>> Read article at DocGuide.com

Report Faults Bayer on Baycol Withdrawal
New reports accuse another drug company of being too slow to pull a dangerous medication from the market and question the ability of the federal Food and Drug Administration to protect the public from such risks. This time it's Baycol, a cholesterol-lowering statin that Bayer AG withdrew in 2001 after some who took it developed a severe and sometimes fatal muscle disorder. A new study found that the risks were far greater than had been believed.
>> Read article at Yahoo.com

Roche consumer health sale cleared by EU
Bayer’s acquisition of the Roche consumer health business, a major player in the vitamin supplements market, has been approved by the European antitrust authorities, giving way to the creation of the region’s biggest consumer health business.
>> Read article at inPharma.com

November 21, 2004

Business View: Big pharma haunted by the spectre of Pinto
Remember the Ford Pinto? It was a small car with a poorly located fuel tank, which happened to explode if someone went into the back of it. Ford had lobbied US regulators against making changes to the car, producing a cost/benefit analysis that said "only" 180 people were likely to be killed by the Pinto's faults. And that was not worth the $137m (about £330m in today's money) that would have been needed to sort out the problem. The regulators were not impressed. Nor were the courts. Nor were the public. Ford's reputation went through the floor. Is the same thing happening in pharmaceuticals?
>> Read article at Independent.co.uk

Merck Steps Up PR Campaign After Recall
Merck & Co.'s campaign to defend itself in the wake of the recall of the pain reliever Vioxx intensified as it placed a package of three full-page ads in seven prominent newspapers beginning last Friday. That follows several television appearances as well as testimony before Congress by the company's chief executive. But public relations experts are calling the campaign predictable and said it lacks a crucial element necessary to bolster Merck's claims that it acted responsibly and timely in removing Vioxx from the market: Parties with no self interest or financial ties to the company coming to its defense.
>> Read article at ABCNews.go.com

Shades of the Vioxx Case for Another Drug
At a hearing Thursday on Capitol Hill, senators excoriated top federal drug regulators for failing to realize three years ago that Vioxx, a pain pill that Merck withdrew in September, was dangerous. But the Food and Drug Administration today faces almost exactly the same situation with another arthritis drug, Bextra, that it did with Vioxx three years ago. And just as with Vioxx, it is far from clear what the agency should do. In a sign that they believe they acted appropriately in the Vioxx case, top agency officials are handling the Bextra situation exactly the same way.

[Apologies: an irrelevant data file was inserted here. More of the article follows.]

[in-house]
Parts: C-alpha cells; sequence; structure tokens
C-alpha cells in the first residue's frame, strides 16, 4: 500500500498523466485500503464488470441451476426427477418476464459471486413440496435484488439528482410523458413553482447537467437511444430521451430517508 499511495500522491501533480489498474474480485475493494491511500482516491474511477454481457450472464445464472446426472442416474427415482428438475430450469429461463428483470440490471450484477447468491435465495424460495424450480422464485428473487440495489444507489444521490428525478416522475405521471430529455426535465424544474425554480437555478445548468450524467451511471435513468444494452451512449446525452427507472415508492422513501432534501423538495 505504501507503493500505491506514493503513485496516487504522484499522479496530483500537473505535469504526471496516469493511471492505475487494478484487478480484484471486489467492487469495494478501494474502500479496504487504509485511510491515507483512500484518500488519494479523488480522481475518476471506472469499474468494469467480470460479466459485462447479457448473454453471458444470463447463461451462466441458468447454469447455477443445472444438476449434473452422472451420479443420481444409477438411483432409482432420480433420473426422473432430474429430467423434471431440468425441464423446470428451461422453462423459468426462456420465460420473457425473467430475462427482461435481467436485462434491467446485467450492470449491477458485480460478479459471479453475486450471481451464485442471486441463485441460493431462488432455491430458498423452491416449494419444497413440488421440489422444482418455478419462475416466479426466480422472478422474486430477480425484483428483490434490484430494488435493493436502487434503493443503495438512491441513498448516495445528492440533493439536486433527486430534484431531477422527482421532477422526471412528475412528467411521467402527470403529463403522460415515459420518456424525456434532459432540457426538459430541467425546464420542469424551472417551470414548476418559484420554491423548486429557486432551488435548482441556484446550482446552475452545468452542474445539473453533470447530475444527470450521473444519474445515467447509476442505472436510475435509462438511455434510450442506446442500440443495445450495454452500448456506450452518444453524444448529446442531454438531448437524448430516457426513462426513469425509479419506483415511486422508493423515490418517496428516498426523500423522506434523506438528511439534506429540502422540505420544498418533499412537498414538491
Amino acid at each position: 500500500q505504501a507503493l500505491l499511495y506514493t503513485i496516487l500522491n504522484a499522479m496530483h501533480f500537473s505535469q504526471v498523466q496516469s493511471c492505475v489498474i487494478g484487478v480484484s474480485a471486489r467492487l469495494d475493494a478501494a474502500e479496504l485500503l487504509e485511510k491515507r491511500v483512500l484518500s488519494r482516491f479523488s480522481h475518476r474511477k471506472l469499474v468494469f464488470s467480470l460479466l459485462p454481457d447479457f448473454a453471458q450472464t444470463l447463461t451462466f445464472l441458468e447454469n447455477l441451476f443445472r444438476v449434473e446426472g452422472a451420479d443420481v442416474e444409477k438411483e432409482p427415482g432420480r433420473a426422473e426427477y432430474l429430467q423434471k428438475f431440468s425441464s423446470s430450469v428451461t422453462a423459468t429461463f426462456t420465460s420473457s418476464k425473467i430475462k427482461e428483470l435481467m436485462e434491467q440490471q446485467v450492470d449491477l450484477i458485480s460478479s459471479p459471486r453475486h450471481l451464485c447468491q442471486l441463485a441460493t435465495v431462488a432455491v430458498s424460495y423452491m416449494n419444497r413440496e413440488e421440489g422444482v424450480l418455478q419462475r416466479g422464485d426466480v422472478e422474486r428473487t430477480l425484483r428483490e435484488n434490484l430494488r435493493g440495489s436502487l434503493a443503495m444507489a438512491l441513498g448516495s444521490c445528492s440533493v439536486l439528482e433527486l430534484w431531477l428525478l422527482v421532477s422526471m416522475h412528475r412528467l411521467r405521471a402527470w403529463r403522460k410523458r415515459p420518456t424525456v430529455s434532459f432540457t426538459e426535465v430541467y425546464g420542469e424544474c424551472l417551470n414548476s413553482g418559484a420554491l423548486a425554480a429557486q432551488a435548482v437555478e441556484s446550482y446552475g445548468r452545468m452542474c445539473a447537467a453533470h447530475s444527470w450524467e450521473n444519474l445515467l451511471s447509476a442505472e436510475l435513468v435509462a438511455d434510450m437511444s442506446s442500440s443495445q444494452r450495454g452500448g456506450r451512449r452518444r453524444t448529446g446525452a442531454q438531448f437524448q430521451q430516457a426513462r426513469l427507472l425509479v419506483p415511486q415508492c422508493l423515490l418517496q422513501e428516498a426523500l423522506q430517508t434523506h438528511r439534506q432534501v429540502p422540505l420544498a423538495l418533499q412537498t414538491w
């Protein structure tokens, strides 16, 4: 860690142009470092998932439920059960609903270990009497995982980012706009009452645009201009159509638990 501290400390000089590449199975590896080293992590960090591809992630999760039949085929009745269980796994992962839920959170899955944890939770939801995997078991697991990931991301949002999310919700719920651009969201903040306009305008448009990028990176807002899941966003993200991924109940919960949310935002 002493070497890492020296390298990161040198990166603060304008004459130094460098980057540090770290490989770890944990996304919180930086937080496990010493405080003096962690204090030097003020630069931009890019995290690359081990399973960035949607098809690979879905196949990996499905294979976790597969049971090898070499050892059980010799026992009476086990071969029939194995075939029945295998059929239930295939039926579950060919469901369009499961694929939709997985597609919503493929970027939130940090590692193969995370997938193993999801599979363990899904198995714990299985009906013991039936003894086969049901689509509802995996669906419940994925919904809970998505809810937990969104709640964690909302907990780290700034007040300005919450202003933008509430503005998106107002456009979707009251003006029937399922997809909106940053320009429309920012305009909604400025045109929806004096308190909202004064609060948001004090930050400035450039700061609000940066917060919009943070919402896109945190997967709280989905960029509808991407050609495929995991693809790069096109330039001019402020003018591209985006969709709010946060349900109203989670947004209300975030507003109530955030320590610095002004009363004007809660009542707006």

>> Read article at NYTimes.com

November 20, 2004

AIDS, Industry, Congress Put FDA on a Fast Track
In the 1990s, after decades of taking a slow, skeptical approach to approving new medicines, the Food and Drug Administration responded to pressures from patient advocacy groups, private industry and Congress by streamlining the way it did its job. Instead of acting as a suspicious cop, the FDA began to embrace a philosophy of working with the pharmaceutical industry as a trusted partner. It is that sea change, critics say, that has led to the controversy over Vioxx and to charges that in recent years the agency has too often allowed unsafe drugs to reach the market — with sometimes catastrophic results.
>> Read article at LATimes.com

Survey shows need for conservative, drug-free options
A new survey showing that nearly half of all Americans are concerned about the safety of the medical care they receive should send a strong signal to the health and insurance industries that safer non-drug, non-surgical treatments should be considered whenever possible, according to the American Chiropractic Association (ACA).
>> Read article at News-Medical.net

UK drug firms deny safety doubts
British drug firms have defended the safety of two products which were deemed unsafe by an American expert - Crestor, a cholesterol-lowering drug from AstraZeneca, and GlaxoSmithKline's Serevent, used by asthma patients.
>> Read article at BBCNews.com

November 19, 2004

Mutual medicine
From developing strategy for a product at the earliest pre-launch phase to promoting older, established products the pharma industry has always worked closely with clinical advocates. These experts, who are often referred to as key opinion leaders (KOLs) provide valuable input and feedback to the pharma industry to support the marketing process. In fact, the industry could not supply the right products, information or educational materials to the medical profession and patients without a close working relationship with them.
>> Read article at inPharm.com

US fears knock £3bn off AstraZeneca value